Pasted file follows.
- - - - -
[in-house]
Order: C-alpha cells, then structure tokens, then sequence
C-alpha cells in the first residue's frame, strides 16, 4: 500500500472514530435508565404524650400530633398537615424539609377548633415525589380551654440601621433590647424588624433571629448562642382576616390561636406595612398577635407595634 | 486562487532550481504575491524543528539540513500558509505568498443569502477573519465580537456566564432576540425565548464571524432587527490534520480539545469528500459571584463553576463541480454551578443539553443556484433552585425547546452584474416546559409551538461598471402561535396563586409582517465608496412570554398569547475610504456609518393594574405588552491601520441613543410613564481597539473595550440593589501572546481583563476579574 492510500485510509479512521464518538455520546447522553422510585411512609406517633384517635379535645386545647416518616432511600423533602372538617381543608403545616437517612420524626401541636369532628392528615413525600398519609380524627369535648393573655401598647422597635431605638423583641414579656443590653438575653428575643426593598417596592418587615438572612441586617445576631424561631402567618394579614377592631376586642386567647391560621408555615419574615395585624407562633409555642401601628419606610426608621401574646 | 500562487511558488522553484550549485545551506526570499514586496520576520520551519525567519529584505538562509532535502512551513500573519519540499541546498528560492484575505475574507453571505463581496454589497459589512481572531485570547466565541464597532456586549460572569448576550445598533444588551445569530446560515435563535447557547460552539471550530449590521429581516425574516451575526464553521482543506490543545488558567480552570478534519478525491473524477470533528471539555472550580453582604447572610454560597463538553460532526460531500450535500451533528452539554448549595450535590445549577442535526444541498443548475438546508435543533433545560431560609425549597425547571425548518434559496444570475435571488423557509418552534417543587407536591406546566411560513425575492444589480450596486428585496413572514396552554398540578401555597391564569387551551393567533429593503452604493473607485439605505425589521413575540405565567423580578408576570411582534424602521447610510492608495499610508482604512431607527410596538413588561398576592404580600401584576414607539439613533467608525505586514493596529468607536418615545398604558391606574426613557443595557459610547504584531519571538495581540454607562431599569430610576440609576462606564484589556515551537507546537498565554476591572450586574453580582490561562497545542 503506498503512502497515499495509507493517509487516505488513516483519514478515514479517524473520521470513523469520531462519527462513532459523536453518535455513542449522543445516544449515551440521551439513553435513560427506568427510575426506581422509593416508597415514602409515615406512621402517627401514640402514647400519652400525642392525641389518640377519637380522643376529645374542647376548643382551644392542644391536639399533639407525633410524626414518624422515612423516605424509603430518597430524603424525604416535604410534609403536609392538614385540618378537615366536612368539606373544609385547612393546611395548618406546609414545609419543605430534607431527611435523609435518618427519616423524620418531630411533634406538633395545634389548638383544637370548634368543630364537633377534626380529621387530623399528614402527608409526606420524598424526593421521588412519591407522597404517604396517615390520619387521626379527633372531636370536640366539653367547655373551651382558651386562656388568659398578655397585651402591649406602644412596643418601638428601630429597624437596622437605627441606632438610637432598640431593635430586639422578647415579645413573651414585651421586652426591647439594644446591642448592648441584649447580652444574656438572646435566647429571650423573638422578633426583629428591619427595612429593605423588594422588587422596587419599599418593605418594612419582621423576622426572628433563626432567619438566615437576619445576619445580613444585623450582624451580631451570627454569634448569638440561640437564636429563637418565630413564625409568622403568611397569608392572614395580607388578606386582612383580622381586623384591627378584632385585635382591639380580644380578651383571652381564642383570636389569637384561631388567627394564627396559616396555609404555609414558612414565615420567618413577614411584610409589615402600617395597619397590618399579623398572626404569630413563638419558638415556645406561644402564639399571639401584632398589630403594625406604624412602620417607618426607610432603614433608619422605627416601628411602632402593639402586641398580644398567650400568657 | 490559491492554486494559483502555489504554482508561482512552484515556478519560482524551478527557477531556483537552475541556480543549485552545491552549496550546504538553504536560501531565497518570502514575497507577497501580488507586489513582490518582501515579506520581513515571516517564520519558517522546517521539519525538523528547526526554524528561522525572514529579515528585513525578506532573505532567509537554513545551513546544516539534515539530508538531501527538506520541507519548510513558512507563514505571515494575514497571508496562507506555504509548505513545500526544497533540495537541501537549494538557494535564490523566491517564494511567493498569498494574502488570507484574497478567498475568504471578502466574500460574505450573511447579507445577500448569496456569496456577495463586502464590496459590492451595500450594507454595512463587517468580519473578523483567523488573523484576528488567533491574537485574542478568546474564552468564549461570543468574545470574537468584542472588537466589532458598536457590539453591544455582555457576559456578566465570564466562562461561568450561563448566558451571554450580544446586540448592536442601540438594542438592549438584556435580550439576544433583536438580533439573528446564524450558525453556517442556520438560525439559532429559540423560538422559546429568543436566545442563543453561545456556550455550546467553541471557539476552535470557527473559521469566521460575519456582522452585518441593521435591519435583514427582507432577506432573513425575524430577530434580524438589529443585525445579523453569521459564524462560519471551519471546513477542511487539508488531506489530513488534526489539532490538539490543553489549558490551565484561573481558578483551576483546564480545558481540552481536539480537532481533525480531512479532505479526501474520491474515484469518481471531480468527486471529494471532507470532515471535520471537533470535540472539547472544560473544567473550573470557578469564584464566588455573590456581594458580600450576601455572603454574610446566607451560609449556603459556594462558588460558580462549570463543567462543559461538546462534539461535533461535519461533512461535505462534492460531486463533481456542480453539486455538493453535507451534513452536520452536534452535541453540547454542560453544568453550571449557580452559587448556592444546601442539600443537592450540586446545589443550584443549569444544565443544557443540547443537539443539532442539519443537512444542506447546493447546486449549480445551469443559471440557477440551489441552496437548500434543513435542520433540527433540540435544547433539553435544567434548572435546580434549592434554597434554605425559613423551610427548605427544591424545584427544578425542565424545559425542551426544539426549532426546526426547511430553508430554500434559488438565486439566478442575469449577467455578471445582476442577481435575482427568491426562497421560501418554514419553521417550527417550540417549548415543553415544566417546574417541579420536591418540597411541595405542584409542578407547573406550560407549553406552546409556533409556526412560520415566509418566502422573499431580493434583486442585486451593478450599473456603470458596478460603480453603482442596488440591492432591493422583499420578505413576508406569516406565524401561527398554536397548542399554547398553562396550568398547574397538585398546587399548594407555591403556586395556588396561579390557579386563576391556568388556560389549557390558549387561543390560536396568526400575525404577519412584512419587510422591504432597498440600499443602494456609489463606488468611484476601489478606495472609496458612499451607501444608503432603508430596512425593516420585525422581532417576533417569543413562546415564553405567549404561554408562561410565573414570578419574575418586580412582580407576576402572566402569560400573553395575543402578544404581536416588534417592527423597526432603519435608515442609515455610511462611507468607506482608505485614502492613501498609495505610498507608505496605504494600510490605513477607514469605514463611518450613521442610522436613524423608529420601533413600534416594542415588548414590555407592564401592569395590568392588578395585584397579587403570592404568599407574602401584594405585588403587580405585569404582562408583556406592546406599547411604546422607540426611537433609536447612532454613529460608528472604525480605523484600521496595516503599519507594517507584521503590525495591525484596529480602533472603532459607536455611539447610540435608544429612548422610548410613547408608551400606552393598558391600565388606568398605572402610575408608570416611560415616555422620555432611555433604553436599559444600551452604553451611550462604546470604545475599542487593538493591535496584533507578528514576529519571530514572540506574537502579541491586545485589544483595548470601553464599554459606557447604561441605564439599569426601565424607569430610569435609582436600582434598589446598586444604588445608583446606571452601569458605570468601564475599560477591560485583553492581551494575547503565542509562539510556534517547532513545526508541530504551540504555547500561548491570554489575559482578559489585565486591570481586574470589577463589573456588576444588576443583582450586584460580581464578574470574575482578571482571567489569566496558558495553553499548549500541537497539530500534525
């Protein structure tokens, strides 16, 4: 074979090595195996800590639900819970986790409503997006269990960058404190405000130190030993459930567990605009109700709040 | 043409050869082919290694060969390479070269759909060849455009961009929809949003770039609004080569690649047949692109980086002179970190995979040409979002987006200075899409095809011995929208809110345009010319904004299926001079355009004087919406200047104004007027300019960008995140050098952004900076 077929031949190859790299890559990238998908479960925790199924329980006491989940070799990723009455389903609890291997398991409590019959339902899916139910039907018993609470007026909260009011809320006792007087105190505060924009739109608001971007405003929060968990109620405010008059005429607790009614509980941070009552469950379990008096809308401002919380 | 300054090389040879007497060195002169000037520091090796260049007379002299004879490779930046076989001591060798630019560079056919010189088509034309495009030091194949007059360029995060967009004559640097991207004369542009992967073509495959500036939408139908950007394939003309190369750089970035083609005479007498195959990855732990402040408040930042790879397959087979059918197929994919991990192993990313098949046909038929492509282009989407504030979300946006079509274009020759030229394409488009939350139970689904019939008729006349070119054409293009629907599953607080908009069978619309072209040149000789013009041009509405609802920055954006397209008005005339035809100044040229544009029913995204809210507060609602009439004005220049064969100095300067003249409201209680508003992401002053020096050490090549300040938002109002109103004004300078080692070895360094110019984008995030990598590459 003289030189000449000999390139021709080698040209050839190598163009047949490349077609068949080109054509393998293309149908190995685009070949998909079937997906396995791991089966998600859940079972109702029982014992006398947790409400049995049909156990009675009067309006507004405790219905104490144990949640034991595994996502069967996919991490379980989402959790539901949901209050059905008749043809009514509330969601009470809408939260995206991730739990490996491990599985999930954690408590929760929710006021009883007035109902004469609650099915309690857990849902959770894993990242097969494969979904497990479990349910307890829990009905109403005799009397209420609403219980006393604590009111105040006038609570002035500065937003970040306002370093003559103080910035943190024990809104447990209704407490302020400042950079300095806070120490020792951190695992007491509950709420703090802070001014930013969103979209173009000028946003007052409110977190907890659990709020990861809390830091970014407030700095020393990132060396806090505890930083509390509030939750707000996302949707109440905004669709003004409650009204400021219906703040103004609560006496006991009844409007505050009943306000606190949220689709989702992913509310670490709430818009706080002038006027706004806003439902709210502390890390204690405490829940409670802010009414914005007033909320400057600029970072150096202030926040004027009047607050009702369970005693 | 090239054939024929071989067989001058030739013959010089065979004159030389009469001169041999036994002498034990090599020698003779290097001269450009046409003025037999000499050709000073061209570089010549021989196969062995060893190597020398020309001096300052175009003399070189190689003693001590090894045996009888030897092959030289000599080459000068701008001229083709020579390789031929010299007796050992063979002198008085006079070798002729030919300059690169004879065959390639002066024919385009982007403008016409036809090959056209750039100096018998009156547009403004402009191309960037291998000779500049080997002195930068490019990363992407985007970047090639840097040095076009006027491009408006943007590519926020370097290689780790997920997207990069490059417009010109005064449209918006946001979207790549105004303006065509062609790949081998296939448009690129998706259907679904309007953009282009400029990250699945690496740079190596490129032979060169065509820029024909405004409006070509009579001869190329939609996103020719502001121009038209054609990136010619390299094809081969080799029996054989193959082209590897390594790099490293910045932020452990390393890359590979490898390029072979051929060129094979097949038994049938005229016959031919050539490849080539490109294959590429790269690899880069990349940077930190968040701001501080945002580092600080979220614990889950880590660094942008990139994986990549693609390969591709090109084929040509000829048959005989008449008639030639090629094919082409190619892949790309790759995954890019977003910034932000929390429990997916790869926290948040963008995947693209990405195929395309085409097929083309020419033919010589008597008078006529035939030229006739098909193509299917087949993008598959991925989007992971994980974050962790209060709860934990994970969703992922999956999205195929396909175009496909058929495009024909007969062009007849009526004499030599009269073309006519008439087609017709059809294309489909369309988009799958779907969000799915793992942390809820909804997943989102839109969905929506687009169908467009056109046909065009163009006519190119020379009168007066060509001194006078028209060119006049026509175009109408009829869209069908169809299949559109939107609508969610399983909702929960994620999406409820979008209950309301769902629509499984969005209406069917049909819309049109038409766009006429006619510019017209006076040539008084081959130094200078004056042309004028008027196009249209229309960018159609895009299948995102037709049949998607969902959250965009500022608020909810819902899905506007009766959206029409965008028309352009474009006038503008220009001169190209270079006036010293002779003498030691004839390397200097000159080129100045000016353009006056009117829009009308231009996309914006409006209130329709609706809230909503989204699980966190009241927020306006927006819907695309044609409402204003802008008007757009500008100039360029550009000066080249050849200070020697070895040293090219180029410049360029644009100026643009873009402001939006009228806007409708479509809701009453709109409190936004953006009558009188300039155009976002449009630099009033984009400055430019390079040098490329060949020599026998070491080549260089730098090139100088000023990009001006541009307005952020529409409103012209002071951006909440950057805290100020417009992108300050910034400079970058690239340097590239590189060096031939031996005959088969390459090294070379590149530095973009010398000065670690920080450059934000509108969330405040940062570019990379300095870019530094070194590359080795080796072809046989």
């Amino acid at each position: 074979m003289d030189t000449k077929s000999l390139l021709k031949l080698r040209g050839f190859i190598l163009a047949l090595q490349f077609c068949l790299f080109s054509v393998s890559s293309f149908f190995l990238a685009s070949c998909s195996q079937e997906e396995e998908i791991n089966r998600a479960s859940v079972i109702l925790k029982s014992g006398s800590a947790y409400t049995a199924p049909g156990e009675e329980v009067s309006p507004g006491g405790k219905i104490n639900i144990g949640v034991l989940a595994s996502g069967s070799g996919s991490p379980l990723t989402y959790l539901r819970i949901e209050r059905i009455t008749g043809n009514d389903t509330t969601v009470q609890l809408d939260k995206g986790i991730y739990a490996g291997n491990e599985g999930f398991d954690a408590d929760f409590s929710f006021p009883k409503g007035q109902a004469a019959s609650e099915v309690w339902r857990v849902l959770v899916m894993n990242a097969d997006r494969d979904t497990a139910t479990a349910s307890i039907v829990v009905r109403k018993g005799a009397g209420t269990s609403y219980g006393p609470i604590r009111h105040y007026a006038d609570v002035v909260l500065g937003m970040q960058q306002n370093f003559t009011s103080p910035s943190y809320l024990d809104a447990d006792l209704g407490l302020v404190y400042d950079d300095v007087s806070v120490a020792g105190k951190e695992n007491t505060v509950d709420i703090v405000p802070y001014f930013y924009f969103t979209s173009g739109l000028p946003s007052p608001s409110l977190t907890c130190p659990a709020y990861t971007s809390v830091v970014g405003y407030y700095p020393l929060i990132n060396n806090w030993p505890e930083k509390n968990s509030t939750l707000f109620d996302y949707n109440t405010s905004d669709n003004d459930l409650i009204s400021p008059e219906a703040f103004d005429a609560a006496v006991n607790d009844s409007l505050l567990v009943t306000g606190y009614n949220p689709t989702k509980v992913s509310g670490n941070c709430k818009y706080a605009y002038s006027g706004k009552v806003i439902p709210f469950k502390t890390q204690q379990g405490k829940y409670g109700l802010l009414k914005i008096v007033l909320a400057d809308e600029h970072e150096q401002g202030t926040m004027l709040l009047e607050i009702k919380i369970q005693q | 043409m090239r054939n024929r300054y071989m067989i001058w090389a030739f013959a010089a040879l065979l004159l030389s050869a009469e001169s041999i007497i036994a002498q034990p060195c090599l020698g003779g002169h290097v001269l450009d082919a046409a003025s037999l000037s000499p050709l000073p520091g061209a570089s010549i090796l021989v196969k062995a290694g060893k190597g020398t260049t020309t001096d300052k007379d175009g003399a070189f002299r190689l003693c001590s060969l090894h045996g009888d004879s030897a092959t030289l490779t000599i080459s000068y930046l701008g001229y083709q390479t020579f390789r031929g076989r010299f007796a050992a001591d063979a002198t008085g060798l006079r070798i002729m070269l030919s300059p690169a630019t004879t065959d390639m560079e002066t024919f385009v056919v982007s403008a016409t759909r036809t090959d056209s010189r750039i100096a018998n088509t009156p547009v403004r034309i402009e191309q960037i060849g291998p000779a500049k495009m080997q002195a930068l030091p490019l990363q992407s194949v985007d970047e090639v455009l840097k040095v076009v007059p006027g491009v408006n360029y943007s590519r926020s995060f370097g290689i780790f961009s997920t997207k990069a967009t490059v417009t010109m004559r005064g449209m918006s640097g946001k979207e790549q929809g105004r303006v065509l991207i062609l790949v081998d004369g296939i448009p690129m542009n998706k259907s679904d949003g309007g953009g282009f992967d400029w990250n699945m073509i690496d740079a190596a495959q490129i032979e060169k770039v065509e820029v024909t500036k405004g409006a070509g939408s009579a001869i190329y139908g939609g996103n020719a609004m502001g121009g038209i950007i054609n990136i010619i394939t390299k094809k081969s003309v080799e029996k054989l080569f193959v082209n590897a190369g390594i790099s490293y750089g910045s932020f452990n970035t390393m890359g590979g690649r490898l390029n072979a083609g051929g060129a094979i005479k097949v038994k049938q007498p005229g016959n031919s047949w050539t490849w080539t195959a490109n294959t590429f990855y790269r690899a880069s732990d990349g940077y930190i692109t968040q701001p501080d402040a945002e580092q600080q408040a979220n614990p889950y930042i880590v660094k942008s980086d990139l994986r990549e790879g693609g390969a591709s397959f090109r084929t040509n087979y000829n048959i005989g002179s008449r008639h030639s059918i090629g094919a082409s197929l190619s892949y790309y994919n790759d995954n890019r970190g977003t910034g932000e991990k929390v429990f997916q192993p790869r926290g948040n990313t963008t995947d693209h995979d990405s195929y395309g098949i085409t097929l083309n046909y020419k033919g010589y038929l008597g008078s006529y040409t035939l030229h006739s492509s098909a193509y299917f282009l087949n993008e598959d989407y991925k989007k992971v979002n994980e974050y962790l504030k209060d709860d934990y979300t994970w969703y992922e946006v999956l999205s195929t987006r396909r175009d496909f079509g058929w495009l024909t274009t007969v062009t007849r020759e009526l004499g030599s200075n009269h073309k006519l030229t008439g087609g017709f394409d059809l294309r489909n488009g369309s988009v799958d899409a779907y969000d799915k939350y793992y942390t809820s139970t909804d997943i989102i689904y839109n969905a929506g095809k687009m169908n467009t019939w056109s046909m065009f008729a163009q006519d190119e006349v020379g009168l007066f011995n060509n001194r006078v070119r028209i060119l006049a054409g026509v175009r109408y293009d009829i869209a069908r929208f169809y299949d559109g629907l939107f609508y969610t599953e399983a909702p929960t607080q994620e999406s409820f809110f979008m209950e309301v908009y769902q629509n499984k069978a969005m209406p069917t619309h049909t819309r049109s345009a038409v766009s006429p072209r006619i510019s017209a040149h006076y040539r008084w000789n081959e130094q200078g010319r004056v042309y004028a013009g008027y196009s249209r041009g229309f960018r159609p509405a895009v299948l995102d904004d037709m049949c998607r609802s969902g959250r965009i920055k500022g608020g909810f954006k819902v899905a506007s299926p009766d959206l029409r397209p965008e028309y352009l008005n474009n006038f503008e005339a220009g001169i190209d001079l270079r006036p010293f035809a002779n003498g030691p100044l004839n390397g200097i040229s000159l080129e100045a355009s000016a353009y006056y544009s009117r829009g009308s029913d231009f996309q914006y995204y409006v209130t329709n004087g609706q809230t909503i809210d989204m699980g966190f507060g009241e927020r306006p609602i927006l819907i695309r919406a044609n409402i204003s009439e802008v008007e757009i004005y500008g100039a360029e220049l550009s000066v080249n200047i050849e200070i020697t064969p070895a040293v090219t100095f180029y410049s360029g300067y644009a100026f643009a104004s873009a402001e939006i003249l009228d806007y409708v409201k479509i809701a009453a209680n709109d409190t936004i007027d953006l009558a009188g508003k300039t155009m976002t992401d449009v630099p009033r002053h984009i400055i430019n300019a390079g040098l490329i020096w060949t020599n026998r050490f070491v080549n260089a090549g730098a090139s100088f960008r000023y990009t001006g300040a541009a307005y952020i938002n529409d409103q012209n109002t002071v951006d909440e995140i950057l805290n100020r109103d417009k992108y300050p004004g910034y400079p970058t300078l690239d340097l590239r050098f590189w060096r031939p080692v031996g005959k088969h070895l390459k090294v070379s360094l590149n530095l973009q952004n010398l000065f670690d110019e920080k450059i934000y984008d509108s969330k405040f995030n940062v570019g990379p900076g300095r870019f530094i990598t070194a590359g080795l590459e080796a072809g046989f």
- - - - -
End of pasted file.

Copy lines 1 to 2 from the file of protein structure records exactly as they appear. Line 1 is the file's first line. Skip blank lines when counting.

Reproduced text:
[in-house]
Order: C-alpha cells, then structure tokens, then sequence